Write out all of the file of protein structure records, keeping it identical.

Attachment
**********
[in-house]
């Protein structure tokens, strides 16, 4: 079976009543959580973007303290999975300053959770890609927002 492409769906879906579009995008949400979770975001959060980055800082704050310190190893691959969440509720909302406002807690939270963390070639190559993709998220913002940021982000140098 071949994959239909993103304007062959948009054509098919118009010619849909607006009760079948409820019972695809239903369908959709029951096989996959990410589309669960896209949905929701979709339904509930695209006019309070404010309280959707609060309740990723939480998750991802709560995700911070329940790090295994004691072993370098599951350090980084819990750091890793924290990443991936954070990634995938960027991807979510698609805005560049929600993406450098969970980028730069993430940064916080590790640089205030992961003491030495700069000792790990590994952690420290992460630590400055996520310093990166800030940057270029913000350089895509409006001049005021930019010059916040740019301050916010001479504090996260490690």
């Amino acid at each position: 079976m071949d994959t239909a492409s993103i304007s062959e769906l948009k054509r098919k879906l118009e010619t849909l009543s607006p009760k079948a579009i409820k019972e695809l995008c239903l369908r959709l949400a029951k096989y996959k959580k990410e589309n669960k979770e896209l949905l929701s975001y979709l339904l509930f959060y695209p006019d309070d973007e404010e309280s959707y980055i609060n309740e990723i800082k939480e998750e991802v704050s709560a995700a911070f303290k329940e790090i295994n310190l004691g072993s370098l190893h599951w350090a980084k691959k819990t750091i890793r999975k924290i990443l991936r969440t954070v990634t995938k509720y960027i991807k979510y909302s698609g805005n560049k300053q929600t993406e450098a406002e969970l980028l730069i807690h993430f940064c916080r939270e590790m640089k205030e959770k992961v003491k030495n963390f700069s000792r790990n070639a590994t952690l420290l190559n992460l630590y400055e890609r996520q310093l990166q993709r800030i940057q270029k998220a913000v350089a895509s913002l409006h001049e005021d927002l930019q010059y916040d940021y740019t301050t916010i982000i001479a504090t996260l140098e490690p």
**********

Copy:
[in-house]
């Protein structure tokens, strides 16, 4: 079976009543959580973007303290999975300053959770890609927002 492409769906879906579009995008949400979770975001959060980055800082704050310190190893691959969440509720909302406002807690939270963390070639190559993709998220913002940021982000140098 071949994959239909993103304007062959948009054509098919118009010619849909607006009760079948409820019972695809239903369908959709029951096989996959990410589309669960896209949905929701979709339904509930695209006019309070404010309280959707609060309740990723939480998750991802709560995700911070329940790090295994004691072993370098599951350090980084819990750091890793924290990443991936954070990634995938960027991807979510698609805005560049929600993406450098969970980028730069993430940064916080590790640089205030992961003491030495700069000792790990590994952690420290992460630590400055996520310093990166800030940057270029913000350089895509409006001049005021930019010059916040740019301050916010001479504090996260490690």
């Amino acid at each position: 079976m071949d994959t239909a492409s993103i304007s062959e769906l948009k054509r098919k879906l118009e010619t849909l009543s607006p009760k079948a579009i409820k019972e695809l995008c239903l369908r959709l949400a029951k096989y996959k959580k990410e589309n669960k979770e896209l949905l929701s975001y979709l339904l509930f959060y695209p006019d309070d973007e404010e309280s959707y980055i609060n309740e990723i800082k939480e998750e991802v704050s709560a995700a911070f303290k329940e790090i295994n310190l004691g072993s370098l190893h599951w350090a980084k691959k819990t750091i890793r999975k924290i990443l991936r969440t954070v990634t995938k509720y960027i991807k979510y909302s698609g805005n560049k300053q929600t993406e450098a406002e969970l980028l730069i807690h993430f940064c916080r939270e590790m640089k205030e959770k992961v003491k030495n963390f700069s000792r790990n070639a590994t952690l420290l190559n992460l630590y400055e890609r996520q310093l990166q993709r800030i940057q270029k998220a913000v350089a895509s913002l409006h001049e005021d927002l930019q010059y916040d940021y740019t301050t916010i982000i001479a504090t996260l140098e490690p």